Democratic Mayor Tom Henry and Republican Fort Wayne City Councilman Tom Didier will officially face off in this year’s election, which is the second time the two have campaigned for the same spot.
The last time the two faced each other was in 2003, when Didier won the 3rd District City Council seat from Henry by 172 votes – about 51% of the ballots.
Henry served the 3rd District for about 20 years before Didier was elected, which was about 20 years ago. Henry and Didier said they are also looking forward to the contest.
“Now I’ve got to get checkmate, I feel very confident,” Dider said. “I really believe the voters are ready for a change.”
Didier said he believes people want more dialogue and a change after 16 years of one mayor.
Henry said his family and the Didiers have known each other for a long time. So he expects both sides to run a positive and spirited competition.
“I think it’ll be a very lively campaign,” he said. “Aggressive but in a positive way.”
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Henry is a four-term incumbent and the city’s second-longest serving mayor. He beat his only challenger, Jorge Fernandez, by 4,209 votes, according to the initial vote count Tuesday. Henry won with 78% of the vote.
“If you voted for my opponent, that’s quite all right,” Henry said in his acceptance speech. “I still got 80%.”
He said the vote showed a strong statement from Democrats that they want him as mayor again.
Henry said he didn’t think Fernandez getting 22% of the vote was a reaction to the mayor’s drunken-driving arrest in October. He said he hopes the incident doesn’t have an effect on voters in the general election.
“Obviously it was a bad judgment call on my part,” he said. “We’re all human.”
Henry added that although he had a stumble in his personal life, he remained strong in his duties and decisions.
Didier faced two Republican candidates – 4th District City Councilman Jason Arp and food truck businessman Eddie Ribel. Didier won with 7,122 votes, or about 64% of the ballots cast.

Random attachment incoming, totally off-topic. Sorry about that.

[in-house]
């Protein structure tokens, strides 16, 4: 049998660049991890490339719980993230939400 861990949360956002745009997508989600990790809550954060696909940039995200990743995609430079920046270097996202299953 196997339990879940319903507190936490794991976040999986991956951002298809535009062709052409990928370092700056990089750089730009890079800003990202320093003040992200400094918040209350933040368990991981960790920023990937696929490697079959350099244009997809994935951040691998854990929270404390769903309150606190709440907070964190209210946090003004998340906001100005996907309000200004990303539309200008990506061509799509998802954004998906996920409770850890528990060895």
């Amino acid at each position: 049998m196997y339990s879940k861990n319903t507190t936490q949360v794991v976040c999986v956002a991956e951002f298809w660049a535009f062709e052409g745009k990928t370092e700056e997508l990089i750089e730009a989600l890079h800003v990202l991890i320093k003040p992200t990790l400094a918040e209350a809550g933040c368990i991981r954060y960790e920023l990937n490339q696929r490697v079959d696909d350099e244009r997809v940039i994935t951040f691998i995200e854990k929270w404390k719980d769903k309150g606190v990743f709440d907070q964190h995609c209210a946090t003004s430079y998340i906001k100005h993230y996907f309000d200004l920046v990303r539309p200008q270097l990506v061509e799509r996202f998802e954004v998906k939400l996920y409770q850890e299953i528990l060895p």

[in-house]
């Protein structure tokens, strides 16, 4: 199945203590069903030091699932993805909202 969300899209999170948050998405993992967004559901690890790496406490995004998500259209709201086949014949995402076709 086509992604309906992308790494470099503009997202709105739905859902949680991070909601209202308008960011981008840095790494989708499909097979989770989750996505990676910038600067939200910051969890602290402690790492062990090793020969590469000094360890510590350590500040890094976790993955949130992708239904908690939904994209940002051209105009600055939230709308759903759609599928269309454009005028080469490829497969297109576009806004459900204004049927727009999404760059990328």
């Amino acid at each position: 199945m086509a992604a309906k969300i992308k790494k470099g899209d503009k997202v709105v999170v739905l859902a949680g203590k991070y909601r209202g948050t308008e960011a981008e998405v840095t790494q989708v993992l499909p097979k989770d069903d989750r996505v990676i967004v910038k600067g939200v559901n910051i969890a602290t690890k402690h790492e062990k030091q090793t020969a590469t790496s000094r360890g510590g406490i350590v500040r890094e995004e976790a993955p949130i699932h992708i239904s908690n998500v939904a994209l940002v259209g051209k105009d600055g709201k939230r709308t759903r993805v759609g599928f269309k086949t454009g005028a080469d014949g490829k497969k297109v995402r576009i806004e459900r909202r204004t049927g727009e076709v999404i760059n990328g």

Arp reached 33.4% with 3,708 votes, and Ribel took 1.49% with 166.
A fourth candidate, Jesse Crammer, registered to run as a Republican mayoral candidate but announced March 23 he was no longer running. His name remained on the ballot because he missed the Feb. 10 date to formally withdraw from the race, and he garnered 123 votes.
Arp has served on the City Council since 2016 and announced his intention to run for mayor on his Facebook page Aug. 26. He ran on a platform of keeping city spending down so it doesn’t run into trouble.
Ribel said he ran his campaign as someone who could represent people who aren’t heard.
When Didier walked into Republican Party headquarters Tuesday night, he was greeted by an enthusiastic crowd and Allen County Republican Party Chairman Steve Shine introducing him as the next mayor of Fort Wayne.
“We are, for the first time in two decades, recapturing the mayor’s office,” Shine said.
Republican voters showed enthusiasm, Shine said. The 22% that Henry’s opponent won was also telling, he added.
Didier said in his acceptance speech, “I think Republicans are ready to put Fort Wayne first.”
The path to the mayor’s office goes back 20 years when he ran for council and tried to help Fort Wayne revitalize, Didier said. However, he didn’t have the idea to run for mayor until the end of his second term, and even then he felt he needed more time to prepare himself.
Twenty years as a councilman has taught him enough to be an effective mayor, Didier said.
“I really feel I am ready for the challenge,” Didier said.
The general election will be Nov. 7.